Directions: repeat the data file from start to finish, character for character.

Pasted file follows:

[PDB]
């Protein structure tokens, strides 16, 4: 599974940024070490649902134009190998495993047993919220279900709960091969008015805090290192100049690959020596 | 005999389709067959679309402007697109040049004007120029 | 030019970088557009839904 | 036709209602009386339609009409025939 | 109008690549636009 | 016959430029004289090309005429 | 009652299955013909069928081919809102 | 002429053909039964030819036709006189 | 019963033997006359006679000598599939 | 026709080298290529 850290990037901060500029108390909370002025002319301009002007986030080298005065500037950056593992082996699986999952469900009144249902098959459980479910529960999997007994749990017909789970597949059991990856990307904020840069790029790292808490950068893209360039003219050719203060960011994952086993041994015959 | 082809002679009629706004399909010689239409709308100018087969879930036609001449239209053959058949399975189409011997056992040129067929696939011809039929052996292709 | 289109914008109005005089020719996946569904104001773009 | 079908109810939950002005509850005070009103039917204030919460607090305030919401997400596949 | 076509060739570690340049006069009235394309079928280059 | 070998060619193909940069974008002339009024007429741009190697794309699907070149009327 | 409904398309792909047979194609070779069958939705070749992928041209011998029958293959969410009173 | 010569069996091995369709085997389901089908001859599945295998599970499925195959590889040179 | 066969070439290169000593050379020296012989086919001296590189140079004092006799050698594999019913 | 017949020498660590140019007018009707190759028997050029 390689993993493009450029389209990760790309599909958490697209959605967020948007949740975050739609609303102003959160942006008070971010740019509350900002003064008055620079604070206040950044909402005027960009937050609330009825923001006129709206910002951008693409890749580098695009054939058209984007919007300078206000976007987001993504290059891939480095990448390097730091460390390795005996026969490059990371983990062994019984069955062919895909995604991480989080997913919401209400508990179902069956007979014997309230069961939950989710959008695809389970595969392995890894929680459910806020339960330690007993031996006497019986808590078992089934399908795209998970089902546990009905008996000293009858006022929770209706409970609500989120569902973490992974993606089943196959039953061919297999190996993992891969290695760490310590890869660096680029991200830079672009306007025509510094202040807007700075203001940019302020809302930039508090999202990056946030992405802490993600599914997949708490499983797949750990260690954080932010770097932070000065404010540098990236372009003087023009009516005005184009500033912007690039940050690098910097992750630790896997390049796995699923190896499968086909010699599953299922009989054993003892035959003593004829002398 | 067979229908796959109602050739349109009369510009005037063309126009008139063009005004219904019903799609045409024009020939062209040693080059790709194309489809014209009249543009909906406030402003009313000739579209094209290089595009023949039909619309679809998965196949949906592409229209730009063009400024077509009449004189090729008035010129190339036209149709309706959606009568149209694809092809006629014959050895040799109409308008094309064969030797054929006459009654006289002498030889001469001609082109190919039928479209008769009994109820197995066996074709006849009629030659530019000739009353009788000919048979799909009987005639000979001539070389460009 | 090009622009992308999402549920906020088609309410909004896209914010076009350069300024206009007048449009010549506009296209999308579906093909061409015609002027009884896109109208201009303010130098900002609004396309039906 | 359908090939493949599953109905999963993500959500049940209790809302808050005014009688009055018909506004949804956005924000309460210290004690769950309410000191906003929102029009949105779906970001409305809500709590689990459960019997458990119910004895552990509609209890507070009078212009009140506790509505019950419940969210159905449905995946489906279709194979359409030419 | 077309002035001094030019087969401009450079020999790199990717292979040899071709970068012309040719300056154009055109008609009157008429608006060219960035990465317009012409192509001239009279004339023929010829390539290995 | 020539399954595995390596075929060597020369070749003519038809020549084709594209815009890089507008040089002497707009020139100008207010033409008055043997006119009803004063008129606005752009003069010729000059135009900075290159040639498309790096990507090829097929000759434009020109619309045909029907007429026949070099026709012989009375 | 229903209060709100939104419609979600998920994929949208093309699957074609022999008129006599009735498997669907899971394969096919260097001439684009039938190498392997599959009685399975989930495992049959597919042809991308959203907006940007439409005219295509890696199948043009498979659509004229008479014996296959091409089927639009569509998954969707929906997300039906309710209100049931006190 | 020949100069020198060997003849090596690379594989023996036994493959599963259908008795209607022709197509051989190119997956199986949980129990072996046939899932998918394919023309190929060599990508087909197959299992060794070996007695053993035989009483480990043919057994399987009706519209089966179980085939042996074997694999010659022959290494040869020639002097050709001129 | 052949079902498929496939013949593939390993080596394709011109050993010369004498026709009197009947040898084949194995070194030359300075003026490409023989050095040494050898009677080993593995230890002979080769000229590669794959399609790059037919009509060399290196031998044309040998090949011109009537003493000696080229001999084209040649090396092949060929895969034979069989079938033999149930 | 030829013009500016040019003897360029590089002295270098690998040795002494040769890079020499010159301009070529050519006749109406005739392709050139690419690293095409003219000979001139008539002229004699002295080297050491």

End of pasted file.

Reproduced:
[PDB]
């Protein structure tokens, strides 16, 4: 599974940024070490649902134009190998495993047993919220279900709960091969008015805090290192100049690959020596 | 005999389709067959679309402007697109040049004007120029 | 030019970088557009839904 | 036709209602009386339609009409025939 | 109008690549636009 | 016959430029004289090309005429 | 009652299955013909069928081919809102 | 002429053909039964030819036709006189 | 019963033997006359006679000598599939 | 026709080298290529 850290990037901060500029108390909370002025002319301009002007986030080298005065500037950056593992082996699986999952469900009144249902098959459980479910529960999997007994749990017909789970597949059991990856990307904020840069790029790292808490950068893209360039003219050719203060960011994952086993041994015959 | 082809002679009629706004399909010689239409709308100018087969879930036609001449239209053959058949399975189409011997056992040129067929696939011809039929052996292709 | 289109914008109005005089020719996946569904104001773009 | 079908109810939950002005509850005070009103039917204030919460607090305030919401997400596949 | 076509060739570690340049006069009235394309079928280059 | 070998060619193909940069974008002339009024007429741009190697794309699907070149009327 | 409904398309792909047979194609070779069958939705070749992928041209011998029958293959969410009173 | 010569069996091995369709085997389901089908001859599945295998599970499925195959590889040179 | 066969070439290169000593050379020296012989086919001296590189140079004092006799050698594999019913 | 017949020498660590140019007018009707190759028997050029 390689993993493009450029389209990760790309599909958490697209959605967020948007949740975050739609609303102003959160942006008070971010740019509350900002003064008055620079604070206040950044909402005027960009937050609330009825923001006129709206910002951008693409890749580098695009054939058209984007919007300078206000976007987001993504290059891939480095990448390097730091460390390795005996026969490059990371983990062994019984069955062919895909995604991480989080997913919401209400508990179902069956007979014997309230069961939950989710959008695809389970595969392995890894929680459910806020339960330690007993031996006497019986808590078992089934399908795209998970089902546990009905008996000293009858006022929770209706409970609500989120569902973490992974993606089943196959039953061919297999190996993992891969290695760490310590890869660096680029991200830079672009306007025509510094202040807007700075203001940019302020809302930039508090999202990056946030992405802490993600599914997949708490499983797949750990260690954080932010770097932070000065404010540098990236372009003087023009009516005005184009500033912007690039940050690098910097992750630790896997390049796995699923190896499968086909010699599953299922009989054993003892035959003593004829002398 | 067979229908796959109602050739349109009369510009005037063309126009008139063009005004219904019903799609045409024009020939062209040693080059790709194309489809014209009249543009909906406030402003009313000739579209094209290089595009023949039909619309679809998965196949949906592409229209730009063009400024077509009449004189090729008035010129190339036209149709309706959606009568149209694809092809006629014959050895040799109409308008094309064969030797054929006459009654006289002498030889001469001609082109190919039928479209008769009994109820197995066996074709006849009629030659530019000739009353009788000919048979799909009987005639000979001539070389460009 | 090009622009992308999402549920906020088609309410909004896209914010076009350069300024206009007048449009010549506009296209999308579906093909061409015609002027009884896109109208201009303010130098900002609004396309039906 | 359908090939493949599953109905999963993500959500049940209790809302808050005014009688009055018909506004949804956005924000309460210290004690769950309410000191906003929102029009949105779906970001409305809500709590689990459960019997458990119910004895552990509609209890507070009078212009009140506790509505019950419940969210159905449905995946489906279709194979359409030419 | 077309002035001094030019087969401009450079020999790199990717292979040899071709970068012309040719300056154009055109008609009157008429608006060219960035990465317009012409192509001239009279004339023929010829390539290995 | 020539399954595995390596075929060597020369070749003519038809020549084709594209815009890089507008040089002497707009020139100008207010033409008055043997006119009803004063008129606005752009003069010729000059135009900075290159040639498309790096990507090829097929000759434009020109619309045909029907007429026949070099026709012989009375 | 229903209060709100939104419609979600998920994929949208093309699957074609022999008129006599009735498997669907899971394969096919260097001439684009039938190498392997599959009685399975989930495992049959597919042809991308959203907006940007439409005219295509890696199948043009498979659509004229008479014996296959091409089927639009569509998954969707929906997300039906309710209100049931006190 | 020949100069020198060997003849090596690379594989023996036994493959599963259908008795209607022709197509051989190119997956199986949980129990072996046939899932998918394919023309190929060599990508087909197959299992060794070996007695053993035989009483480990043919057994399987009706519209089966179980085939042996074997694999010659022959290494040869020639002097050709001129 | 052949079902498929496939013949593939390993080596394709011109050993010369004498026709009197009947040898084949194995070194030359300075003026490409023989050095040494050898009677080993593995230890002979080769000229590669794959399609790059037919009509060399290196031998044309040998090949011109009537003493000696080229001999084209040649090396092949060929895969034979069989079938033999149930 | 030829013009500016040019003897360029590089002295270098690998040795002494040769890079020499010159301009070529050519006749109406005739392709050139690419690293095409003219000979001139008539002229004699002295080297050491």